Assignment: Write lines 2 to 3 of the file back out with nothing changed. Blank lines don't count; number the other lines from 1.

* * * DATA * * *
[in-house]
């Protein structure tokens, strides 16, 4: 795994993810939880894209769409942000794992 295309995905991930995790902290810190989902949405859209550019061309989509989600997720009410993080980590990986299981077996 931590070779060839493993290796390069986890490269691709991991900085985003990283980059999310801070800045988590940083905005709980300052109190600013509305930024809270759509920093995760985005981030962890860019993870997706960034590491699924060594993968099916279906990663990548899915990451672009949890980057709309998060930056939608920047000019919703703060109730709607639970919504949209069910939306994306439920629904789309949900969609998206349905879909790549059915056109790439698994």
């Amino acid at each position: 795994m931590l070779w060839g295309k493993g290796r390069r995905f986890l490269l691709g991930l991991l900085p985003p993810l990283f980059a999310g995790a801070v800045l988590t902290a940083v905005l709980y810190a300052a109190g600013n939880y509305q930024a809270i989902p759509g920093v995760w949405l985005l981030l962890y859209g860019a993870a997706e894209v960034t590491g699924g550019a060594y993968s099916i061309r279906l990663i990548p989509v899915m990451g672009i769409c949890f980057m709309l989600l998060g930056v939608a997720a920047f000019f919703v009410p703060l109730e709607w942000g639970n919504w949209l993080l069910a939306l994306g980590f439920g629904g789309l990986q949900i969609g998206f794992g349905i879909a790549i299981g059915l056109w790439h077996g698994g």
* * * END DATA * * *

């Protein structure tokens, strides 16, 4: 795994993810939880894209769409942000794992 295309995905991930995790902290810190989902949405859209550019061309989509989600997720009410993080980590990986299981077996 931590070779060839493993290796390069986890490269691709991991900085985003990283980059999310801070800045988590940083905005709980300052109190600013509305930024809270759509920093995760985005981030962890860019993870997706960034590491699924060594993968099916279906990663990548899915990451672009949890980057709309998060930056939608920047000019919703703060109730709607639970919504949209069910939306994306439920629904789309949900969609998206349905879909790549059915056109790439698994």
């Amino acid at each position: 795994m931590l070779w060839g295309k493993g290796r390069r995905f986890l490269l691709g991930l991991l900085p985003p993810l990283f980059a999310g995790a801070v800045l988590t902290a940083v905005l709980y810190a300052a109190g600013n939880y509305q930024a809270i989902p759509g920093v995760w949405l985005l981030l962890y859209g860019a993870a997706e894209v960034t590491g699924g550019a060594y993968s099916i061309r279906l990663i990548p989509v899915m990451g672009i769409c949890f980057m709309l989600l998060g930056v939608a997720a920047f000019f919703v009410p703060l109730e709607w942000g639970n919504w949209l993080l069910a939306l994306g980590f439920g629904g789309l990986q949900i969609g998206f794992g349905i879909a790549i299981g059915l056109w790439h077996g698994g």